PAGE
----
Thinking Literature: Creative Forms of Knowledge
This seminar focuses on the comparative study of literature as a site for the production of knowledge and ways of being in the world. How does literature relate to other discourses (e.g. politics, philosophy, law) and other forms of knowledge (e.g. in the social and natural sciences)? And what are the tools and concepts available for studying this relationship? Furthermore, this seminar will reflect on literature and literary studies as distinct yet interrelated forms of knowledge production.
Starting from the Foucauldian notion of “discursive formations”, this seminar offers an introduction in different discourse-analytical and sociocritical approaches to the study of literature and culture. These theories start from the presupposition that every discourse is constitutively related to other discourses. Thus, “inter-discursivity” is to discourse as “intertextuality” is to text. In addition to an overview of the critical theory of (inter-)discursivity, the seminar also introduces students to current trends with literary studies that exemplify its interdiscursive nature (e.g., new materialism, posthumanism, animal studies).
This course serves as preparation for a PhD program in the humanities, as well as non-academic careers by training students in the following transferrable skills: critical thinking and writing, discourse analysis, communication and presentation skills, peer-review, advanced language skills.
Cultural Memory and Citizenship
The interdisciplinaryfield of cultural memory studies brings together researchers with a scholarly interest in the cultural production of memory and its role in shaping collective identities and values. In this seminar, we survey the most recent theoretical literature on these issues and examine the changing memory cultures of the modern period against the background of war and societal change.
How do cultural memory and collective identity work together? How does commemoration shape notions of citizenship, of who 'belongs' and who doesn't? How do remembering and forgetting shape ideas about the future? How do new counter-memory narratives emerge in society? What role do the arts play in these processes?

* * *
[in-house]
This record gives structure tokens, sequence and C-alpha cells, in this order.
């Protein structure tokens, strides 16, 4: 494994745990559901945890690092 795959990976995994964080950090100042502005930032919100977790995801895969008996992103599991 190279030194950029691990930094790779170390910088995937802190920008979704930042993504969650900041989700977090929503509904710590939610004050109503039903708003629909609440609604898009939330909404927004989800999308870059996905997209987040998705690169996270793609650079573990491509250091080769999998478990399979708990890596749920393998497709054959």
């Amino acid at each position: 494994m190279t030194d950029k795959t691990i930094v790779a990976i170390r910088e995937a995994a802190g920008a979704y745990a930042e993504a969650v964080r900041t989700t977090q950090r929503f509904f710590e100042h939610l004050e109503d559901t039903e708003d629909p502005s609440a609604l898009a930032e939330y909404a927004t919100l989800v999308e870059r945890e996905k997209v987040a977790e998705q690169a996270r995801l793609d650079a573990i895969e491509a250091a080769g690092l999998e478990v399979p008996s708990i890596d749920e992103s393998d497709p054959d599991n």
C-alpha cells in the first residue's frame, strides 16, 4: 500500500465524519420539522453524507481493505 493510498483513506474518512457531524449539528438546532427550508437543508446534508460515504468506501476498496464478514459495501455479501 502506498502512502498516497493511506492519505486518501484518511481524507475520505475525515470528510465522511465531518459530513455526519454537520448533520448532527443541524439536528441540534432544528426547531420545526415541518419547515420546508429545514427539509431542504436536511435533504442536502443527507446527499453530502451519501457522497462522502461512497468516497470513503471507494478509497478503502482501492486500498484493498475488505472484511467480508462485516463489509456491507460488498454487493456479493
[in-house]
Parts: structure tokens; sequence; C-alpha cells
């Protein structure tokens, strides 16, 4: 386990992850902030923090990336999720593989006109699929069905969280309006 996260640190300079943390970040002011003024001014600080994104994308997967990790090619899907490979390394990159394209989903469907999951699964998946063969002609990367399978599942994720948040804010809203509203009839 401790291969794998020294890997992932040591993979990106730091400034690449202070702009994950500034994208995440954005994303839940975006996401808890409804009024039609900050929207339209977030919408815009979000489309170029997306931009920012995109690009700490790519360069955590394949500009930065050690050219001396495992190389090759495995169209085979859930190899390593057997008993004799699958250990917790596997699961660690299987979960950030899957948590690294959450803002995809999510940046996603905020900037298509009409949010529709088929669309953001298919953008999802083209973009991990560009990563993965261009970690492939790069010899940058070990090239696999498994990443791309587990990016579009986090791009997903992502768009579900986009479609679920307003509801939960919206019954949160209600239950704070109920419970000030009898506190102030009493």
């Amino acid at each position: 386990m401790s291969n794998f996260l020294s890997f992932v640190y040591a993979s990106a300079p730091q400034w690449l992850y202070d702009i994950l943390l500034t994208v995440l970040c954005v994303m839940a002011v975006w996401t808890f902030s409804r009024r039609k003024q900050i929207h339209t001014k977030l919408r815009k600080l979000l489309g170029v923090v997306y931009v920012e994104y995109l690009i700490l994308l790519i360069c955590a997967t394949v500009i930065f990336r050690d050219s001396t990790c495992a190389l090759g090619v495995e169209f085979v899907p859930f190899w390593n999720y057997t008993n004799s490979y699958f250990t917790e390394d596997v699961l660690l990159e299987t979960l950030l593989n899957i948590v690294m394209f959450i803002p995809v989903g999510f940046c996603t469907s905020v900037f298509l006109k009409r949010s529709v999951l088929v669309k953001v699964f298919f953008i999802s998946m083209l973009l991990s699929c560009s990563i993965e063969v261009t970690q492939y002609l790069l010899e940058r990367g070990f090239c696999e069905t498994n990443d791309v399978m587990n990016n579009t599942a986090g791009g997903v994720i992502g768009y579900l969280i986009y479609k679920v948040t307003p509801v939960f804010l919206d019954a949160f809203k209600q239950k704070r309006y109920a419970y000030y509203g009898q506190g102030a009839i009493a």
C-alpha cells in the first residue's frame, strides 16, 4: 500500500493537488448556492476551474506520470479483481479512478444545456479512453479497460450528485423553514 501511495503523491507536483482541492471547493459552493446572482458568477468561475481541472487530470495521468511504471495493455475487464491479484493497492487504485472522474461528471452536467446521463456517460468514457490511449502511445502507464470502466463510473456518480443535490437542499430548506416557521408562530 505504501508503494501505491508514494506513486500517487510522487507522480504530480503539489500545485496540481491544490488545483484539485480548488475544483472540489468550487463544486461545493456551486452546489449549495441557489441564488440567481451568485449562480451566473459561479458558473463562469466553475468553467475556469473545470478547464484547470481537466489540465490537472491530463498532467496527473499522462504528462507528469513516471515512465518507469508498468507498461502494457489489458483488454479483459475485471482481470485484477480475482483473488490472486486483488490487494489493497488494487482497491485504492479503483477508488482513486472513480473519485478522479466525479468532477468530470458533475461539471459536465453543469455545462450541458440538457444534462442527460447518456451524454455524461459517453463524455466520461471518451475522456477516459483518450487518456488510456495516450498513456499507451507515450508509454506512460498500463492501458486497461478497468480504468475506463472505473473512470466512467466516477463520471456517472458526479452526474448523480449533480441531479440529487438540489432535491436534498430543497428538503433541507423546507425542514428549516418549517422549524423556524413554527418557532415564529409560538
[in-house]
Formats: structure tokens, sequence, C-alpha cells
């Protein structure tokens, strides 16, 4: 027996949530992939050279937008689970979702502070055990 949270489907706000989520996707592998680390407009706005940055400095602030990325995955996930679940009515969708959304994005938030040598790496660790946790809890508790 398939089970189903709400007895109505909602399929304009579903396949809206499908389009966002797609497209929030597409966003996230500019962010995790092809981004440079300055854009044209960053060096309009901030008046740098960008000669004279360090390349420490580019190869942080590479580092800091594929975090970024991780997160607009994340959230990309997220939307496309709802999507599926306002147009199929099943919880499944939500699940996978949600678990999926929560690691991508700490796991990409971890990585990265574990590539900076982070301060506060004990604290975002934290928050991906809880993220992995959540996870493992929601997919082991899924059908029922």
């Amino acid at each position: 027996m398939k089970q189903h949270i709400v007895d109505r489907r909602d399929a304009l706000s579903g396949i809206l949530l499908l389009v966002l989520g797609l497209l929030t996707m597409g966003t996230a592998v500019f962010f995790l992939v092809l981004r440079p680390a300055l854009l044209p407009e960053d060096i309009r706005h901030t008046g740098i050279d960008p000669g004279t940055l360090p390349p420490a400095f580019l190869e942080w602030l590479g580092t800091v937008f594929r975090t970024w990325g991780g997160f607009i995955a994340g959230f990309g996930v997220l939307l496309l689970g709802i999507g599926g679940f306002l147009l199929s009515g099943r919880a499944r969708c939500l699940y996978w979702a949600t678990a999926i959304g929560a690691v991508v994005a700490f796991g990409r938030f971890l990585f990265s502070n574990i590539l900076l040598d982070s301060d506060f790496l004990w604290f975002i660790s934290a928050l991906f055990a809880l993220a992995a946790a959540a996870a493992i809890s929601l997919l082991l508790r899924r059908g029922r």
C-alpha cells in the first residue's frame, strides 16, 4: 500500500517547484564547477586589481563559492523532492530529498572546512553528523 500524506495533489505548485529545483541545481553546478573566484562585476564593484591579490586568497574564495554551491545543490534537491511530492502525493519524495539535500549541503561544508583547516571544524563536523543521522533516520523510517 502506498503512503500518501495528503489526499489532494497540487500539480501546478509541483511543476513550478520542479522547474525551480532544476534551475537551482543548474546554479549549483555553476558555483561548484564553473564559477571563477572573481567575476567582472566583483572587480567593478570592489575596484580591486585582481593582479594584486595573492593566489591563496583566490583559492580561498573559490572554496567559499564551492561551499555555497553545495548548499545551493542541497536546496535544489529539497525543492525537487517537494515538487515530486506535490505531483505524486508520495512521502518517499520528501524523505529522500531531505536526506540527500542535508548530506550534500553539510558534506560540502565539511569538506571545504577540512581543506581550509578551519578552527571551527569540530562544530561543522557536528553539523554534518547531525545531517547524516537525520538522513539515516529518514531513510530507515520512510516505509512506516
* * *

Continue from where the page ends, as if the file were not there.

Our seminar will provide an introduction to theoretical debates and current research in the interdisciplinary field of cultural memory studies. Our approach will be comparative and multimedial. While paying special attention to literature, we will look at creative writing alongside and in interaction with the other media and artistic practices through which the past is publicly remembered (monuments, movies, rituals, museums, family albums).
This course contributes to the students preparation for a PhD training; it also offers training in transferable skills that are valuable in non-academic careers (critical writing, comparative analysis of a broad range of cultural media; data collection and management).
Ecologies of Curation
Ecologies of curation entails the trans- and interdisciplinary study of the interaction between spectators, artworks/performances and the spatial, social and media environments wherein the objects and acts are staged, produced, situated. Taking the etymological roots of curating as ‘care-taking’ into account, we will explore how curators can and should respond to transformational practices that increasingly cross and bend institutional borders. How does curating produce the type of ecologies in which media, contemporary art and performance projects can actually perform their potential, and where acts of mediation, interfacing or staging function as accelerators of the perceptual and performative strategies that are embedded in these works? Next to investigating current trends in discourse in relation to their historical context, we will jointly visit and critically analyse several curatorial projects, addressing media, contemporary art and performance works but with a focus on trans- and cross-disciplinary approaches. Based on these various strands of research, students write a critical evaluation of a curatorial project of their own choosing, hereby actively addressing the relation between curation and art ecologies.
Knowledge of curation in the field of media, art and performance. Knowledge of the curatorial profession and ways of working as well as curatorial strategies, approaches and methodologies. Knowledge of curatorial networks and institutional ways of working within several ecologies of curation.
Issues in Postcoloniality
This course will survey postcolonial theories relevant to understandings of our contemporary global world. The seminar aims to broaden understandings of mediated cultures within a transnational framework by highlighting how questions of gender, ethnicity, and diaspora are represented and conveyed in the face of colonial history, conflicts, postcolonial issues, and political transitions. In engaging with novels, films, theoretical work, and current events from the twentieth and twentieth-first centuries, we will be concerned with issues related to postcolonial critique, transnational feminist theories, peace and conflict studies, visual culture, and cultural theory, amongst other fields. In engaging with a range of themes and topics, (e.g., transitional justice, ecocriticism, transnational migrations, terrorism, neo-orientalism, cultural exoticism, social networks, democratic changes), we will be especially attentive to how race, ethnicity, nationality, and physical ability further structure and inform understandings of colonialism, postcolonialism, sex, and gender.